Did you know? Magnesium taurate is produced when magnesium is combined with the amino acid taurine. This special form combines the advantages of both substances. Magnesium deficiency is also associated with some age-related diseases. The combination of the two molecules not only increases the bioavailability of magnesium, but also combines the potential health benefits. The powerful duo is therefore also contained in MoleQlar ONE. Here, 13 molecules come together to simultaneously combat all the molecular hallmarks of ageing.

What is Moleqlar One Daily Longevity Complex
MoleQlar ONE combines 13 qualified longevity molecules and a harmonious lemon flavor. Together, the ingredients cover all the molecular characteristics of ageing.


Cataract, also known as cataract, is the clouding of our lens. Cataracts are responsible for almost 40% of all blindness worldwide. One of the main reasons why the lens becomes cloudy with age is the increasing oxidative stress, or to put it more precisely, our buffer systems against free radicals deteriorate. One of our most important helpers is glutathione. We have explained its exact role in our article on GlyNAC.

The concentration of glutathione appears to decrease with age, as does the concentration of taurine. Taurine is contained in large quantities in the lens and it is assumed that a loss of this amino acid leads to clouding of the lens. However, how exactly this can be reversed has not (yet) been researched.

The life-prolonging effect in animals

The study, published in the renowned journal Science, examined two populations of mice. One half of the mice were given additional taurine mixed into their food, while the other group was given nothing. This showed a significant difference in lifespan. Even more exciting was that the mice were also significantly healthier. They had stronger bones, muscles and a stronger immune system. They were thinner, had better liver and pancreas function and more energy than the comparison group. They also performed better in cognitive tests.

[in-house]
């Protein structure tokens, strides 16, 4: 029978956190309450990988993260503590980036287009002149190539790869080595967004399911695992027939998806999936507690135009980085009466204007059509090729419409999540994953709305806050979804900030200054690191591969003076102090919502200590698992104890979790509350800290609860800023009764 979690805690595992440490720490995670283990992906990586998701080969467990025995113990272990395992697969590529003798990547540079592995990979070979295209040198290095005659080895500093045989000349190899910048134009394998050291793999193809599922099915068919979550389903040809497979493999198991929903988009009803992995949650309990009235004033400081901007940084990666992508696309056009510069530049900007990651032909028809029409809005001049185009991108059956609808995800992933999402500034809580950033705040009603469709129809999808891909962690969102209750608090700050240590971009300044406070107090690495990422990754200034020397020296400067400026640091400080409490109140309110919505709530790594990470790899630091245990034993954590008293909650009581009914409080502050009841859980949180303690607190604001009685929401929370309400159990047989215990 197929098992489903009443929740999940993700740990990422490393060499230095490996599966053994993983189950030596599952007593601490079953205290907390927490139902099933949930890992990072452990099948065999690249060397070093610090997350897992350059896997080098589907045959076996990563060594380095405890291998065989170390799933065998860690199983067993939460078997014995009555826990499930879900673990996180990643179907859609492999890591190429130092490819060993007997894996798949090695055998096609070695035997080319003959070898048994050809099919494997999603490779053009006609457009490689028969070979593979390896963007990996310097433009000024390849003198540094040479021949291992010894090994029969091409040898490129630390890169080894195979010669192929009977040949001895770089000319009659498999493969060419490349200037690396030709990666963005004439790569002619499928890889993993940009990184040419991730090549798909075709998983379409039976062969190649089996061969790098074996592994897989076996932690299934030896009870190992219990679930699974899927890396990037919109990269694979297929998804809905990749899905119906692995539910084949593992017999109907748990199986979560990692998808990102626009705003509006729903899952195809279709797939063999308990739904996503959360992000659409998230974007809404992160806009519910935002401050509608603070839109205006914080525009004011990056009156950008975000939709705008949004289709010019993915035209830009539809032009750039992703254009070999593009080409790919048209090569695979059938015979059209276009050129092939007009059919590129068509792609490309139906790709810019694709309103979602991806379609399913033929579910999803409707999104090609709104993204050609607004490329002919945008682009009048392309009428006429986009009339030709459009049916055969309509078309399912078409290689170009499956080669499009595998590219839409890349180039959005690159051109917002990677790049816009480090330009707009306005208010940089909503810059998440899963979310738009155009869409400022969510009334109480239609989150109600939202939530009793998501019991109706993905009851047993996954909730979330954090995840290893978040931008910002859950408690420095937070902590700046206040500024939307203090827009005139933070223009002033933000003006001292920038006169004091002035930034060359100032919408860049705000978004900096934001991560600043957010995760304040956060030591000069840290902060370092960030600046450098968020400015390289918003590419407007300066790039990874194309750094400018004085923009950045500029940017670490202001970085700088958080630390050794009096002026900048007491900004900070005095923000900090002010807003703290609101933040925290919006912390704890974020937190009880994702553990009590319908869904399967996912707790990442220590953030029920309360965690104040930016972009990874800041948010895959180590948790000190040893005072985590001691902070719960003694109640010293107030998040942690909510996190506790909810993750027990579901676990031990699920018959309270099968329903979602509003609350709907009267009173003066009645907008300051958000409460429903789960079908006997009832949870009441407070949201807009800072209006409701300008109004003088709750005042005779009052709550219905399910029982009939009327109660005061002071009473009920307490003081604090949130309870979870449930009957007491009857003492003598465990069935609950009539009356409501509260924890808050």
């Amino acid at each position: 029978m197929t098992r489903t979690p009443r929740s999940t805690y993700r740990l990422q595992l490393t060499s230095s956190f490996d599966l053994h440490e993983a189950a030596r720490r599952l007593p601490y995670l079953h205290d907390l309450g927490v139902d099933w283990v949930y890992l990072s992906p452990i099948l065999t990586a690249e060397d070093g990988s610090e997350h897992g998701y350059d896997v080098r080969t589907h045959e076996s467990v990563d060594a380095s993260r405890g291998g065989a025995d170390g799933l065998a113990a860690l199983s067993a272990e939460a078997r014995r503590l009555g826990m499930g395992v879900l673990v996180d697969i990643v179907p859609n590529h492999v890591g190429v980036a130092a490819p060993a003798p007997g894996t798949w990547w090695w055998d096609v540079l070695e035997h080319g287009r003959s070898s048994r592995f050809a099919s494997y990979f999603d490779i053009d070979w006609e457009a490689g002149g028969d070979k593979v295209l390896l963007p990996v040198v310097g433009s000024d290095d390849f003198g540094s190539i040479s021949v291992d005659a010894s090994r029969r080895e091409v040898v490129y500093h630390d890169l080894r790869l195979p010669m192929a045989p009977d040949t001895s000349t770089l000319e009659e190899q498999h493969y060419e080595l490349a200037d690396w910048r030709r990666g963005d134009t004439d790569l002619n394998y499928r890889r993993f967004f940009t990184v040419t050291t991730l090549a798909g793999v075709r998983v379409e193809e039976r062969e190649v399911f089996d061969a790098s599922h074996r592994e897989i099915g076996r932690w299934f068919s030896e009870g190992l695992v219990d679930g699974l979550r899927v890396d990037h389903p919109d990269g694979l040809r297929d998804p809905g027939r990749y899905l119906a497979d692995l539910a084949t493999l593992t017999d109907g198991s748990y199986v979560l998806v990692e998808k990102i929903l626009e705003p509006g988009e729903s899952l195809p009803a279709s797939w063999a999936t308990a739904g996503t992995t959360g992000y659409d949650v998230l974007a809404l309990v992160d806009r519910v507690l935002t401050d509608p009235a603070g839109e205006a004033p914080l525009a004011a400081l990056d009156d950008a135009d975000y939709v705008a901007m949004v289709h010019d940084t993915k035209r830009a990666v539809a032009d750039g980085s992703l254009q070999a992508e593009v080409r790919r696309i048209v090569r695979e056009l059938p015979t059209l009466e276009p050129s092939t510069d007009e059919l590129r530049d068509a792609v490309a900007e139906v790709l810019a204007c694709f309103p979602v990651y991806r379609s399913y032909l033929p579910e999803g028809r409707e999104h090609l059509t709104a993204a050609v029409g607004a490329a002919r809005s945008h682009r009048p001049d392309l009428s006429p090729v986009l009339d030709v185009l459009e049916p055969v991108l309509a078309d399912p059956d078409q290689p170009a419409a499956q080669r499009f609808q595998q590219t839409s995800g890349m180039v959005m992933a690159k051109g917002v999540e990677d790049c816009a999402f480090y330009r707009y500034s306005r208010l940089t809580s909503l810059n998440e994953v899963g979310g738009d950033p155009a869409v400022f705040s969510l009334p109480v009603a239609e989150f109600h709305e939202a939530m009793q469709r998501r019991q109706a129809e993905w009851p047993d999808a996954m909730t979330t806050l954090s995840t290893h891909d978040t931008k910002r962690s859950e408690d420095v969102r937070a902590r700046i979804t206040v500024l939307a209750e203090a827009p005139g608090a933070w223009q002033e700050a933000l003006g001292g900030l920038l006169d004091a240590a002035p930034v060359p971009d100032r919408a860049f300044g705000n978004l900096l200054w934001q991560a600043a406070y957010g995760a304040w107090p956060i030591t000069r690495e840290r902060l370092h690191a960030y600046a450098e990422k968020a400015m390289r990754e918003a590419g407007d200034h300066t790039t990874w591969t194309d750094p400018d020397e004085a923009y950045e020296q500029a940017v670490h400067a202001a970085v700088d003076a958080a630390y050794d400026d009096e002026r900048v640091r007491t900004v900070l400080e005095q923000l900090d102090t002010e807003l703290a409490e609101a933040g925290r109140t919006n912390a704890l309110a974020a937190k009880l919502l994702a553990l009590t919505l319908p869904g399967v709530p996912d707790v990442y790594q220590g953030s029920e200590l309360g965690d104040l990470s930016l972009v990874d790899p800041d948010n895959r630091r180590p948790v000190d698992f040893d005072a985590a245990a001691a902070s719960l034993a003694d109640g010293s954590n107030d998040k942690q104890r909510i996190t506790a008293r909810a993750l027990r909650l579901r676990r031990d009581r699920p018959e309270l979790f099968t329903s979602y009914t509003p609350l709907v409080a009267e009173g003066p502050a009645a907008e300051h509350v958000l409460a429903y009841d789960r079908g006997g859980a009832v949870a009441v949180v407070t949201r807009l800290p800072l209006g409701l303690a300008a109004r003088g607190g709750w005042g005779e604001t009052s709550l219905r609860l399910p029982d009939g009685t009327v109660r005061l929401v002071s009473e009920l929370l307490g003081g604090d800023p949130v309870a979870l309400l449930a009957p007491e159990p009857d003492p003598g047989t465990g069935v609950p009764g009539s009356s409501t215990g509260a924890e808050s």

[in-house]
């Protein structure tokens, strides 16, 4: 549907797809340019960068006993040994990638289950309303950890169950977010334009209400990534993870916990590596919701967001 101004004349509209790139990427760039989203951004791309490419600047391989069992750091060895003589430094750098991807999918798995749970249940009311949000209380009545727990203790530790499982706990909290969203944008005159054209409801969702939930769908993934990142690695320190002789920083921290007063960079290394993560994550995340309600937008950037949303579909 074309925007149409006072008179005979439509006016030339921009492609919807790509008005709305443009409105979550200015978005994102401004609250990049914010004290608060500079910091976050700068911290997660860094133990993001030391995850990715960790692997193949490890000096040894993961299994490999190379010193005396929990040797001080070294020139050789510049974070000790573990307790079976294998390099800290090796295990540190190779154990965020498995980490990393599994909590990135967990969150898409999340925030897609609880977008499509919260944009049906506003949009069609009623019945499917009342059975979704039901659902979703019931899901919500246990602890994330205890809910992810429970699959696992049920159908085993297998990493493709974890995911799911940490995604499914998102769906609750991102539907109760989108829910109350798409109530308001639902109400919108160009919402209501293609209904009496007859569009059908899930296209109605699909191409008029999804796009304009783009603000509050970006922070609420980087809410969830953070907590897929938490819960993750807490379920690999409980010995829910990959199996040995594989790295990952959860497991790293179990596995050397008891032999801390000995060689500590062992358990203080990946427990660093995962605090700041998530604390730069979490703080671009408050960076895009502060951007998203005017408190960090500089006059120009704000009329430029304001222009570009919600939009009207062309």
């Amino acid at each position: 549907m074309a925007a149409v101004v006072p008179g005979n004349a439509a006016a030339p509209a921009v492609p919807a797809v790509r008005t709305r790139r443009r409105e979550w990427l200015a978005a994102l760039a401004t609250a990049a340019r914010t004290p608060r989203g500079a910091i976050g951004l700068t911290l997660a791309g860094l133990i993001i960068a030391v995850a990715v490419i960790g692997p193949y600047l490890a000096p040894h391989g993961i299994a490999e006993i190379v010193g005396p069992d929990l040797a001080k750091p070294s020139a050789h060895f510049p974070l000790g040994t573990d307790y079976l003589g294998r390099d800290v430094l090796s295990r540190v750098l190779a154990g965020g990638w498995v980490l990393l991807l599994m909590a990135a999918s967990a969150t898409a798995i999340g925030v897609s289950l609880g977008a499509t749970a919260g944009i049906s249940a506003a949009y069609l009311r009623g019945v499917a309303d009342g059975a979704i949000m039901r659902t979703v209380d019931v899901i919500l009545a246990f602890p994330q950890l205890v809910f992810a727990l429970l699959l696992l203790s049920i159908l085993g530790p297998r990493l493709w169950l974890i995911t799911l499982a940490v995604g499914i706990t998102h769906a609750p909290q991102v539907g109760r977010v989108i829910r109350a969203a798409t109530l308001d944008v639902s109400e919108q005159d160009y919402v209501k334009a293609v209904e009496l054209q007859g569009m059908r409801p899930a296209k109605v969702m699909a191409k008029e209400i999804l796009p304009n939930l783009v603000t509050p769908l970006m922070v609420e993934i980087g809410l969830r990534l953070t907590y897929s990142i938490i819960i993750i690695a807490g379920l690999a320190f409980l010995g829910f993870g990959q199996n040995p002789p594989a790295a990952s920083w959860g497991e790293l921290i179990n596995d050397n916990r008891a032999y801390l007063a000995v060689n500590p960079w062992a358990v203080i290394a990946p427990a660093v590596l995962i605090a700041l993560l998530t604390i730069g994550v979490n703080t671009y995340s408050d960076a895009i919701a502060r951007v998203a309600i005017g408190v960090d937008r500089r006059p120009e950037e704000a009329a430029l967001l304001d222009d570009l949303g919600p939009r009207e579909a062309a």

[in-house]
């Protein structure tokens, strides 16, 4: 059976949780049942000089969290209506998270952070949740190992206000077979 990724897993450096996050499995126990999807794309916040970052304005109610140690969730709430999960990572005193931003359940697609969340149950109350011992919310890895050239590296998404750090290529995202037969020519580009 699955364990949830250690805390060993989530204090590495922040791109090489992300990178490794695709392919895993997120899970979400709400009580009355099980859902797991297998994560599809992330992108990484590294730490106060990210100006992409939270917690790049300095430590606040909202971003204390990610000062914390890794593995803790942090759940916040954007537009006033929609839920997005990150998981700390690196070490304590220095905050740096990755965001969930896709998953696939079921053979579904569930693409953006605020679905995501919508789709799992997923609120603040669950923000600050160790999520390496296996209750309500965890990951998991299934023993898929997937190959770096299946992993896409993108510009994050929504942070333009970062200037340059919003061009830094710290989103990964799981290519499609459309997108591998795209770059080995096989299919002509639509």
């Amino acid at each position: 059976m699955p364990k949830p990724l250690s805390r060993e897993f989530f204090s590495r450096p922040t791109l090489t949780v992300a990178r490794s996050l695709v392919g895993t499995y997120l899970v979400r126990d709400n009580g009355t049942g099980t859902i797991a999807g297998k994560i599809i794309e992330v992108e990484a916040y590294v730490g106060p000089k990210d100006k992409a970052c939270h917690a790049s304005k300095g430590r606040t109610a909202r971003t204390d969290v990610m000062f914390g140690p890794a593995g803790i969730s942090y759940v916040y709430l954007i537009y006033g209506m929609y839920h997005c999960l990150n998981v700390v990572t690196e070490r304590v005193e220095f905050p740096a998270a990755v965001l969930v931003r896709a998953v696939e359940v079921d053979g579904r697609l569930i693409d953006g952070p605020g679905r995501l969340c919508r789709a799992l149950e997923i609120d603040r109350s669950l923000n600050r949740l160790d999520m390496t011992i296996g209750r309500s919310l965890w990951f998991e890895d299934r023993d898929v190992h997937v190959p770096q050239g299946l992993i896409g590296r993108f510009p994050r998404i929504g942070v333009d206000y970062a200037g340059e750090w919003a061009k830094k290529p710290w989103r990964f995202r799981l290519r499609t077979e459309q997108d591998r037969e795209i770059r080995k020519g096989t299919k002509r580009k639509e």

In addition to the study on mice, the life-prolonging effect of taurine has also been proven in monkeys. Based on their results, the researchers assume that taurine has a positive effect on several of the hallmarks of ageing. For example, it reduced cellular senescence, protected against excessive telomere de gradation and reduced inflammatory processes.

How much taurine can I take?

Studies have used amounts between 500mg and 6g of taurine per day . In general, the European Food Safety Authority recommends a maximum daily dose of 6g or 100mg per kg body weight. You should be careful if you consume taurine in the form of energy drinks, as they often contain very high amounts of caffeine and sugar . About 3g daily is considered healthy and harmless. Higher doses may cause stomach discomfort and drowsiness.

Taurine deficiency – how can I compensate for it?

First of all, relatively little is known about taurine deficiency in research. Vegans and vegetarians are at greater risk because the sources of taurine in food tend to be animal-based.

If you want to replace taurine due to its effects, dietary supplements are a good option. Here, taurine is usually offered in capsules as L-taurine. Alternatively, taurine is also available in powder form. The L in L-taurine refers to the isomer form of the molecule that is best absorbed by our body.

Taurine dietary supplements in humans – useful or pointless?

It is safe to say that supplementation can be useful for athletes if they want to improve their athletic performance. However, you should pay attention to the interactions with caffeine and other stimulants.

Further research is needed into the possible effects of taurine on longevity. One of the questions is why our levels become lower with age and how we can counteract this. Is supplementation enough? Is it perhaps due to deteriorating kidney function that our taurine levels drop? Data from people with kidney disease at least point in this direction. Moreover, we cannot transfer the results from mice and monkeys one hundred percent to us humans. Due to our different capacity for synthesis alone, further questions need to be answered first.

Taurine is therefore not (for the time being) the ultimate miracle cure for a long life. However, it can be a useful supplement in some situations, whether for athletes or for people with a "slightly weaker heart". By combining it with magnesium (as magnesium taurate), the bioavailability of magnesium can be increased without losing the health benefits of the two substances.